Great brands with die-hard fans (aka customers) have done some serious work not only on the outside but the inside too. It’s easy to hook up the flashing lights and shiny veneers, but it means nothing if you don’t have a team of people pulling it all together behind the scenes. Just as no business will exist without its customers, a company without passionate, driven, knowledgeable employees to serve those customers pales in comparison to companies that have taken the time to build an inclusive culture, with everybody beating to the same drum. Investing in building a strong, diverse, and inclusive company culture—as tricky as it can be at times—brings with it massive rewards. Training leaders to asking the difficult questions and have those uncomfortable conversations, bringing the topics that nobody wants to discuss out into the open, goes a long way in terms of empowering employees to become the best versions of themselves without the fear of being side-lined or discriminated against because they are “different”.
The workplace of the future is vastly different from the more conventional—and traditional—workplace of today. The way that work is organised and the types of jobs that will become available to people will change dramatically. Technologies themselves will give rise to new occupations. Think of Google. Twenty years ago, you would have been looked at strangely if you told people that you were pursuing a career in search engine optimisation. With artificial intelligence, machine learning and other technologies taking over routine tasks (office support, production, customer service, food service, retail sales, construction, to name but a few), jobs are literally being replaced by machines. While this might be terrifying to some, the older segments of the workforce in particular, it is not all doom and gloom. For skilled and educated workers in particular, replacing repetitive tasks with robots allows the people performing those tasks to move into new, more creative roles requiring higher cognitive skills, using technology to enhance the work they’re already doing. As mobile apps and websites become more intuitive, live help will be reserved for more complex issues. Just as millions of jobs are being phased out, so millions of new jobs are being phased in. Jobs won’t simply disappear overnight, instead, they will shrink through attrition and reduced hiring. Individuals who are willing to take their head out of the sand and subscribe to a culture of lifelong learning will have no problem remaining relevant well into the future.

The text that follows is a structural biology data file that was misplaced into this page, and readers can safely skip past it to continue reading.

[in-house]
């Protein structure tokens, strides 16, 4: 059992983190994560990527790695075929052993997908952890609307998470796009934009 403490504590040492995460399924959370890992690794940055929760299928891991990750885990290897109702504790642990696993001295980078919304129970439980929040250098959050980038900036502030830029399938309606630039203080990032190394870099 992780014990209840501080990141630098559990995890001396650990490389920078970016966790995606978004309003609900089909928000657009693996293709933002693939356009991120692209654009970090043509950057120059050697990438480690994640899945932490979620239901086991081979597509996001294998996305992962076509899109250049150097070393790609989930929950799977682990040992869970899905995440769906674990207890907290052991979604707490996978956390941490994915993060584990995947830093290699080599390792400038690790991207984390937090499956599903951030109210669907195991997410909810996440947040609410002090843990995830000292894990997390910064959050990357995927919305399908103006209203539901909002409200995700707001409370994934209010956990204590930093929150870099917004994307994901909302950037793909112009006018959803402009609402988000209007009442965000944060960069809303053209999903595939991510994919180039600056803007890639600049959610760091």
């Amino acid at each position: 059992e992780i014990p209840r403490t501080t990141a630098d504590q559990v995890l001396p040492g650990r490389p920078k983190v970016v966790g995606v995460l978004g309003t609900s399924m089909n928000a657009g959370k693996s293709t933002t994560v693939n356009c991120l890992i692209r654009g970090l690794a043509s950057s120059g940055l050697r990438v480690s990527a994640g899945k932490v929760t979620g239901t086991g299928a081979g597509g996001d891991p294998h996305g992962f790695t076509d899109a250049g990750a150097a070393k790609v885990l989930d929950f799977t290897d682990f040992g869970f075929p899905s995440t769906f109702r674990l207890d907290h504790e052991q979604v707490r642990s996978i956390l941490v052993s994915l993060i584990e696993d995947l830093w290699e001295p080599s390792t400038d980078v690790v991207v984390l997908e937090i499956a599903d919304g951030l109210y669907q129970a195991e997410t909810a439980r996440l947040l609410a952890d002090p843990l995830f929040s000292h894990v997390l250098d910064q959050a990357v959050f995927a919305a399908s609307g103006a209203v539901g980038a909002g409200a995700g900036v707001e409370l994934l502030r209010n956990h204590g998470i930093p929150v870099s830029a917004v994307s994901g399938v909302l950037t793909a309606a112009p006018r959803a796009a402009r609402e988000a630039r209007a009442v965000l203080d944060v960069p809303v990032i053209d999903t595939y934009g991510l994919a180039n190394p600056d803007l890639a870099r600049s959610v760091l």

While not all customers share their good experiences with others, many will vent about their bad experience with anybody who will listen. Bad publicity will turn the blood of any company cold in an instant, because, as any company who has been bad-mouthed in the media knows, negative news spreads like wildfire. Companies with a customer-centric mindset that focus on providing an outstanding customer experience have a serious competitive advantage over hubris-filled competitors that are treating the customer as an afterthought. Companies that use technology, big data, and AI to extract insights about their customers and offer a personalised service will find themselves leaping ahead of their snoozing competitors. A customer who feels acknowledged and understood is far more likely to form an emotional bond with a brand than a customer who is treated indifferently, or (heaven forbid) rudely. Companies who train their employees to foster authentic connections with their customers will be streets ahead of other businesses who treat their customers as an inconvenience. Empowered customer service agents are far more effective at problem and conflict resolution than companies who prefer their customers to travel through a convoluted bureaucracy to reach a decision-maker. Businesses who offer their customers convenient points of contact and real-time communication will find more customers moving through their sales pipeline than companies who choose to stick to the more traditional platforms of communication. Companies who take the time to really understanding their customers, beyond who they are and where they live, will find themselves thriving into the future. Activelyadding value in customer service—rather than providing passive service—will go a long way in building exceptional brand loyalty among a company’s customers.